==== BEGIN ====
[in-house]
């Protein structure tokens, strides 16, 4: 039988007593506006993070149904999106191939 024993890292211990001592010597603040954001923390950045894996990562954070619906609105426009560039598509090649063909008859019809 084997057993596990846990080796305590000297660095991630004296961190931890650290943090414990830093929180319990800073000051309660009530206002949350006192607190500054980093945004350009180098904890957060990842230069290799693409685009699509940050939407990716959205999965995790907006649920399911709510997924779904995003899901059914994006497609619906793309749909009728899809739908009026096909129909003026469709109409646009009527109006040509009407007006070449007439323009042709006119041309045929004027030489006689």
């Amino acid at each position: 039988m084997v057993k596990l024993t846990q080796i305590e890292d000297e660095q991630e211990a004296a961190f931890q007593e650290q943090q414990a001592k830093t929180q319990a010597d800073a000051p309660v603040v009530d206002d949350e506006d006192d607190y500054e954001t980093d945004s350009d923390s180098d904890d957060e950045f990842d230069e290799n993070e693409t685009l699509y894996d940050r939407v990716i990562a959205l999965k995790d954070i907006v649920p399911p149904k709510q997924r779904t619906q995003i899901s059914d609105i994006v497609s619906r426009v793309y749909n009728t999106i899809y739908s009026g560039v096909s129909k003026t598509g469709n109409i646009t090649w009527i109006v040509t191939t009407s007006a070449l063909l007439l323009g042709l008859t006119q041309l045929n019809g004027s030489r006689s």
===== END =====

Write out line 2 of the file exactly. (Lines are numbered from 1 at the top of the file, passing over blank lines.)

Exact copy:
């Protein structure tokens, strides 16, 4: 039988007593506006993070149904999106191939 024993890292211990001592010597603040954001923390950045894996990562954070619906609105426009560039598509090649063909008859019809 084997057993596990846990080796305590000297660095991630004296961190931890650290943090414990830093929180319990800073000051309660009530206002949350006192607190500054980093945004350009180098904890957060990842230069290799693409685009699509940050939407990716959205999965995790907006649920399911709510997924779904995003899901059914994006497609619906793309749909009728899809739908009026096909129909003026469709109409646009009527109006040509009407007006070449007439323009042709006119041309045929004027030489006689």